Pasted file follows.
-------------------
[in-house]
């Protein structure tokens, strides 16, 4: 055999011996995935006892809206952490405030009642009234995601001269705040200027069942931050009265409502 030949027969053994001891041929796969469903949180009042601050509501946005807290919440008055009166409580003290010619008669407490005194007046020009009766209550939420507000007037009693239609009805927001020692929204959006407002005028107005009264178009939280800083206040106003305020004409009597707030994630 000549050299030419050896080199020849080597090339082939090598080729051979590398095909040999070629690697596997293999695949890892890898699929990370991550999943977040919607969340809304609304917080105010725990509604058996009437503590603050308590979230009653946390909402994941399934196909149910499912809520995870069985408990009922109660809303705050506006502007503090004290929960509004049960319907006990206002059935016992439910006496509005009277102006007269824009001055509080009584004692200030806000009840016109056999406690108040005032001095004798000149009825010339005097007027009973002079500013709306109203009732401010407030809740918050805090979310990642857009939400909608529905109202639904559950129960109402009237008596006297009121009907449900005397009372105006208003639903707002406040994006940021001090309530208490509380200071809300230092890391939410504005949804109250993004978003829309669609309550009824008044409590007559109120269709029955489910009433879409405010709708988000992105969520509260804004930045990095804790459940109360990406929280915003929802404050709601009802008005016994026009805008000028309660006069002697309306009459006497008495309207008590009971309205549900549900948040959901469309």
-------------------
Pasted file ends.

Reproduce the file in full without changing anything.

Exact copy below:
[in-house]
């Protein structure tokens, strides 16, 4: 055999011996995935006892809206952490405030009642009234995601001269705040200027069942931050009265409502 030949027969053994001891041929796969469903949180009042601050509501946005807290919440008055009166409580003290010619008669407490005194007046020009009766209550939420507000007037009693239609009805927001020692929204959006407002005028107005009264178009939280800083206040106003305020004409009597707030994630 000549050299030419050896080199020849080597090339082939090598080729051979590398095909040999070629690697596997293999695949890892890898699929990370991550999943977040919607969340809304609304917080105010725990509604058996009437503590603050308590979230009653946390909402994941399934196909149910499912809520995870069985408990009922109660809303705050506006502007503090004290929960509004049960319907006990206002059935016992439910006496509005009277102006007269824009001055509080009584004692200030806000009840016109056999406690108040005032001095004798000149009825010339005097007027009973002079500013709306109203009732401010407030809740918050805090979310990642857009939400909608529905109202639904559950129960109402009237008596006297009121009907449900005397009372105006208003639903707002406040994006940021001090309530208490509380200071809300230092890391939410504005949804109250993004978003829309669609309550009824008044409590007559109120269709029955489910009433879409405010709708988000992105969520509260804004930045990095804790459940109360990406929280915003929802404050709601009802008005016994026009805008000028309660006069002697309306009459006497008495309207008590009971309205549900549900948040959901469309």